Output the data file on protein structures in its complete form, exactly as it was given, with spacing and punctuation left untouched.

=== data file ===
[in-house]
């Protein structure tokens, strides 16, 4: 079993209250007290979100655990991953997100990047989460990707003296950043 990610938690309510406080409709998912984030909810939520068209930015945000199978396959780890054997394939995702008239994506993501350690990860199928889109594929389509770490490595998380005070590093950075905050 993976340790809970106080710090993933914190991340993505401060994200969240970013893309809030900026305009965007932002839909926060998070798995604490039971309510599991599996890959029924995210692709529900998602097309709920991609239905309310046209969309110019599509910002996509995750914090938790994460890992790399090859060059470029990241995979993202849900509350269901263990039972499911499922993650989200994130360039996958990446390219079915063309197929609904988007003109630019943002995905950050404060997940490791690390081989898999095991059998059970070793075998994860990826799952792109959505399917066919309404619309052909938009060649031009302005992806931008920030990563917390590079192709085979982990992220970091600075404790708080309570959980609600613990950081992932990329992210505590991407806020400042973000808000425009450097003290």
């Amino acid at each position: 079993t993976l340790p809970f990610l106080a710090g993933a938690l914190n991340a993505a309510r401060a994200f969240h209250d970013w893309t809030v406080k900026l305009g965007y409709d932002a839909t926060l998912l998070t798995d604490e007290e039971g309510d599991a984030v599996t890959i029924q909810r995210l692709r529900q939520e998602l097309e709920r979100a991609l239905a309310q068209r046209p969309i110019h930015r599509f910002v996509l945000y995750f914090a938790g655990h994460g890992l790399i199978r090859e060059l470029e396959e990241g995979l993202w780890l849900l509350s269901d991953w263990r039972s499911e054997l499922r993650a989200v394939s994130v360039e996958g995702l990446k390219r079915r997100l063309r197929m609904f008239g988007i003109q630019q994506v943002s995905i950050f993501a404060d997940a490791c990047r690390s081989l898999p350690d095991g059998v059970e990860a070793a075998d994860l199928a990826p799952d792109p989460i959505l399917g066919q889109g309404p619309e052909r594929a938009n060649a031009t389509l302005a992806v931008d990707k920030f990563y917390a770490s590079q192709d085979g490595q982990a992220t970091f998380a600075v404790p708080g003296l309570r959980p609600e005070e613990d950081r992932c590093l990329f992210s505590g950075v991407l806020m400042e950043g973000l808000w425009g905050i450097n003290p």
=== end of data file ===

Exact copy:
[in-house]
């Protein structure tokens, strides 16, 4: 079993209250007290979100655990991953997100990047989460990707003296950043 990610938690309510406080409709998912984030909810939520068209930015945000199978396959780890054997394939995702008239994506993501350690990860199928889109594929389509770490490595998380005070590093950075905050 993976340790809970106080710090993933914190991340993505401060994200969240970013893309809030900026305009965007932002839909926060998070798995604490039971309510599991599996890959029924995210692709529900998602097309709920991609239905309310046209969309110019599509910002996509995750914090938790994460890992790399090859060059470029990241995979993202849900509350269901263990039972499911499922993650989200994130360039996958990446390219079915063309197929609904988007003109630019943002995905950050404060997940490791690390081989898999095991059998059970070793075998994860990826799952792109959505399917066919309404619309052909938009060649031009302005992806931008920030990563917390590079192709085979982990992220970091600075404790708080309570959980609600613990950081992932990329992210505590991407806020400042973000808000425009450097003290």
């Amino acid at each position: 079993t993976l340790p809970f990610l106080a710090g993933a938690l914190n991340a993505a309510r401060a994200f969240h209250d970013w893309t809030v406080k900026l305009g965007y409709d932002a839909t926060l998912l998070t798995d604490e007290e039971g309510d599991a984030v599996t890959i029924q909810r995210l692709r529900q939520e998602l097309e709920r979100a991609l239905a309310q068209r046209p969309i110019h930015r599509f910002v996509l945000y995750f914090a938790g655990h994460g890992l790399i199978r090859e060059l470029e396959e990241g995979l993202w780890l849900l509350s269901d991953w263990r039972s499911e054997l499922r993650a989200v394939s994130v360039e996958g995702l990446k390219r079915r997100l063309r197929m609904f008239g988007i003109q630019q994506v943002s995905i950050f993501a404060d997940a490791c990047r690390s081989l898999p350690d095991g059998v059970e990860a070793a075998d994860l199928a990826p799952d792109p989460i959505l399917g066919q889109g309404p619309e052909r594929a938009n060649a031009t389509l302005a992806v931008d990707k920030f990563y917390a770490s590079q192709d085979g490595q982990a992220t970091f998380a600075v404790p708080g003296l309570r959980p609600e005070e613990d950081r992932c590093l990329f992210s505590g950075v991407l806020m400042e950043g973000l808000w425009g905050i450097n003290p």